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EnglishEdit

Alternative formsEdit

EtymologyEdit

From c.1400, borrowed from Old French sentir (to feel, perceive, smell), from Old French sentire "to feel, perceive, sense", from Latin sentīre, present active infinitive of sentiō. Ultimately from Proto-Indo-European *sent- (to feel), and thus related to Dutch zin (sense, meaning), German Sinn (sense), Low German Sinn (sense), Luxembourgish Sënn (sense, perception), Saterland Frisian Sin (sense), West Frisian sin (sense). The -c- appeared in the 17th century, possibly by influence of ascent, descent, etc., or by influence of science.

PronunciationEdit

NounEdit

scent (countable and uncountable, plural scents)

  1. A distinctive odour or smell.
    the scent of flowers
    the scent of a skunk
  2. An odour left by an animal that may be used for tracing.
    The dogs lost the scent.
  3. The sense of smell.
    I believe the bloodhound has the best scent of all dogs.
  4. A perfume.
  5. (figuratively) Any trail or trace that can be followed to find something or someone, such as the paper left behind in a paperchase.
  6. (obsolete) Sense, perception.
    • 1590, Edmund Spenser, The Faerie Queene:
      A fit false dream, that can delude the sleeper's sent.

Usage notesEdit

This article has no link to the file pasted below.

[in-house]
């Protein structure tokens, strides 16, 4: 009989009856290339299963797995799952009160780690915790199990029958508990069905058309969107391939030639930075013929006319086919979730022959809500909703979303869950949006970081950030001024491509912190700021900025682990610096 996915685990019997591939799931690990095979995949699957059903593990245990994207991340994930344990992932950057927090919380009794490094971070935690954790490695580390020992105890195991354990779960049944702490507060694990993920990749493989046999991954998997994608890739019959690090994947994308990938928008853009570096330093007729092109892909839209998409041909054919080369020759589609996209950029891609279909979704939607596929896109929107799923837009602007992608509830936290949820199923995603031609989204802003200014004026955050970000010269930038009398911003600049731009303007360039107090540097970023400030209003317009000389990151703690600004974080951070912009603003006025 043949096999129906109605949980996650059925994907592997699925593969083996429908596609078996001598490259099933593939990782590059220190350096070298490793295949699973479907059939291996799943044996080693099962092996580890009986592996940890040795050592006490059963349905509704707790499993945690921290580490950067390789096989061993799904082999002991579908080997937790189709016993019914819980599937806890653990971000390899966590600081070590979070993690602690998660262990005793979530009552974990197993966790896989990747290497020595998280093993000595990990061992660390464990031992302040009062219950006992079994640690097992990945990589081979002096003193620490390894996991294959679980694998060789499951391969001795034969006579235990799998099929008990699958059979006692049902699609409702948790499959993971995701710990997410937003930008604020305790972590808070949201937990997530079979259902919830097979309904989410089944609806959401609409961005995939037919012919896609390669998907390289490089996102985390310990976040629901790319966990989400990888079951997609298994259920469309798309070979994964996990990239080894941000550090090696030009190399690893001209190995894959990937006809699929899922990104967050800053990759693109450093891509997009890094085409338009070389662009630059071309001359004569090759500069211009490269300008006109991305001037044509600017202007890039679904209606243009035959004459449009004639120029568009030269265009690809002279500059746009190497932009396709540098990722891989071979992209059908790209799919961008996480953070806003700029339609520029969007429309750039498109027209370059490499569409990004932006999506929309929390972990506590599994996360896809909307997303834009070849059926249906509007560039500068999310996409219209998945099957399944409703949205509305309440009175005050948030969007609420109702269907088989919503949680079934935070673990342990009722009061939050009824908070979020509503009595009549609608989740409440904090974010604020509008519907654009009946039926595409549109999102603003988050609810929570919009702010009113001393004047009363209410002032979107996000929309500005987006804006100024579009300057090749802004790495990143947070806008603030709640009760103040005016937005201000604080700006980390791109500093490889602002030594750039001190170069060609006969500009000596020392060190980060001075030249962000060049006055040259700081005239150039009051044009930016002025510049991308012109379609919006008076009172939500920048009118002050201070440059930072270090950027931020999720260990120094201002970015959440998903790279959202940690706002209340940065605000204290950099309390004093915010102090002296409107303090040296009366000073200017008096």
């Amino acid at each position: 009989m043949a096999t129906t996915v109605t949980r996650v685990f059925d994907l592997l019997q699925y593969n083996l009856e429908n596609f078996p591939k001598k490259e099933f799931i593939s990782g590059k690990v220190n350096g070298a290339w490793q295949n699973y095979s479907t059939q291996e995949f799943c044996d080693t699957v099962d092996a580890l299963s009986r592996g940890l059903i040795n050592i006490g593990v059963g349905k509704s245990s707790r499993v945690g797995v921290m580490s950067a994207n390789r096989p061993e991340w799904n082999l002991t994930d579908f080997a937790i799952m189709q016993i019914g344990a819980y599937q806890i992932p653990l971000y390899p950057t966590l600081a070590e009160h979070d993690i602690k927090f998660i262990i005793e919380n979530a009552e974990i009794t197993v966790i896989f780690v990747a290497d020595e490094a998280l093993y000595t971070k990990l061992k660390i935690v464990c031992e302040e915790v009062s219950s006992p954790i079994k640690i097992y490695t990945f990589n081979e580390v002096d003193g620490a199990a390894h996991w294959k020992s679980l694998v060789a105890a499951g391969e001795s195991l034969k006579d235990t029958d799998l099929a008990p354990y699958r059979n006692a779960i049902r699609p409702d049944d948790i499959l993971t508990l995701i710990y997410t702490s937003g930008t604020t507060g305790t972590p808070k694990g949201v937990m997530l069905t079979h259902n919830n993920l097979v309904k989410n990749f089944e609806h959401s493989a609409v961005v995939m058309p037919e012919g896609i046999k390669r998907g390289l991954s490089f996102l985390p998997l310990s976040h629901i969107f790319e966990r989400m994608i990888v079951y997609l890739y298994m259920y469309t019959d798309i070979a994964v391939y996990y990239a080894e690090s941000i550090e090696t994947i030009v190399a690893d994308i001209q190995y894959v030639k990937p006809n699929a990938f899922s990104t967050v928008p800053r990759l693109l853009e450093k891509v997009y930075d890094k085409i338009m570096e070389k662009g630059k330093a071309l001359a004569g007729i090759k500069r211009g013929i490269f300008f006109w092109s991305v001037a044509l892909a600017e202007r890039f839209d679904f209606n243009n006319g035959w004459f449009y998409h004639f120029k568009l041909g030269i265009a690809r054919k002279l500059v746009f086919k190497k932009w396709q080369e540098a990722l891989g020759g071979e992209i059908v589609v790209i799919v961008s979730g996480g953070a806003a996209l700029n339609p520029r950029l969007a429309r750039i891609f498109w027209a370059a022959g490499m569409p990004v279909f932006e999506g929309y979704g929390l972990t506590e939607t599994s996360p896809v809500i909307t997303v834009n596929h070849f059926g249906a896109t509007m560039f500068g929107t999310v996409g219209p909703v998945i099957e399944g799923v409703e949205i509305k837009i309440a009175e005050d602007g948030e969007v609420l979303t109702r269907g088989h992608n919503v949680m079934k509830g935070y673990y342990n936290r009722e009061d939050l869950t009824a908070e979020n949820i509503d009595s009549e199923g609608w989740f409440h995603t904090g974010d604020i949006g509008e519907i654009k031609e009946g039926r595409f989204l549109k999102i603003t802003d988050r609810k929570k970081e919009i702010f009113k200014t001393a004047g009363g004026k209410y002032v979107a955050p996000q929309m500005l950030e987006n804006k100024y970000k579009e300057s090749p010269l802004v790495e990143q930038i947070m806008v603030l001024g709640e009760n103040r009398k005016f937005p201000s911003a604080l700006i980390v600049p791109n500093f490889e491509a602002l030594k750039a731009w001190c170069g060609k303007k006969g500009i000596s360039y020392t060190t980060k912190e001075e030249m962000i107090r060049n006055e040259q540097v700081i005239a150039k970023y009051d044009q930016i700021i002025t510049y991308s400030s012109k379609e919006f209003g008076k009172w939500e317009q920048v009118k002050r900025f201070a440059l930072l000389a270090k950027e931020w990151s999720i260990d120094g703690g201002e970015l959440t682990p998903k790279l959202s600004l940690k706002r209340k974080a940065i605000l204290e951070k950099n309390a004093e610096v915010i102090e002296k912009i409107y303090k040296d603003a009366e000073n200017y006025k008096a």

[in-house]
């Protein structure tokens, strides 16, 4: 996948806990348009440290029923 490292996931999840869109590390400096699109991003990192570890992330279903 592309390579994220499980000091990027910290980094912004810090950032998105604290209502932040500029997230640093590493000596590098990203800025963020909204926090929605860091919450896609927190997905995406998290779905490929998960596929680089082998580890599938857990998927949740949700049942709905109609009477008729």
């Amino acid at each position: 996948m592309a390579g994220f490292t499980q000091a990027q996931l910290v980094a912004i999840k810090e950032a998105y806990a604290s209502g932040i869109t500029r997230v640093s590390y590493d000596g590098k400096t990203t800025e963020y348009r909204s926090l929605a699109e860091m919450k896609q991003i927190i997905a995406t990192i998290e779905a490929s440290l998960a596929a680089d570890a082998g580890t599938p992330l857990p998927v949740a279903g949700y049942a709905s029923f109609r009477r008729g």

• Almost always applied to agreeable odors (fragrances).

SynonymsEdit

Derived termsEdit

TranslationsEdit

The translations below need to be checked and inserted above into the appropriate translation tables, removing any numbers. Numbers do not necessarily match those in definitions. See instructions at Wiktionary:Entry layout#Translations.

VerbEdit

scent (third-person singular simple present scents, present participle scenting, simple past and past participle scented)

  1. (transitive) To detect the scent of; to discern by the sense of smell.
    The hounds scented the fox in the woods.
    • William Shakespeare
      Methinks I scent the morning air.
  2. (transitive, figuratively) To have a suspicion of.
    I scented trouble when I saw them running down the hill towards me.
  3. (transitive) To impart an odour to.
    Scent the air with burning sage before you begin your meditation.
    • John Dryden
      Balm from a silver box distilled around, / Shall all bedew the roots, and scent the sacred ground.
  4. (intransitive, archaic) To have a smell.
    • Holland
      Thunderbolts [] do scent strongly of brimstone.
  5. To hunt animals by means of the sense of smell.

TranslationsEdit

The translations below need to be checked and inserted above into the appropriate translation tables, removing any numbers. Numbers do not necessarily match those in definitions. See instructions at Wiktionary:Entry layout#Translations.

AnagramsEdit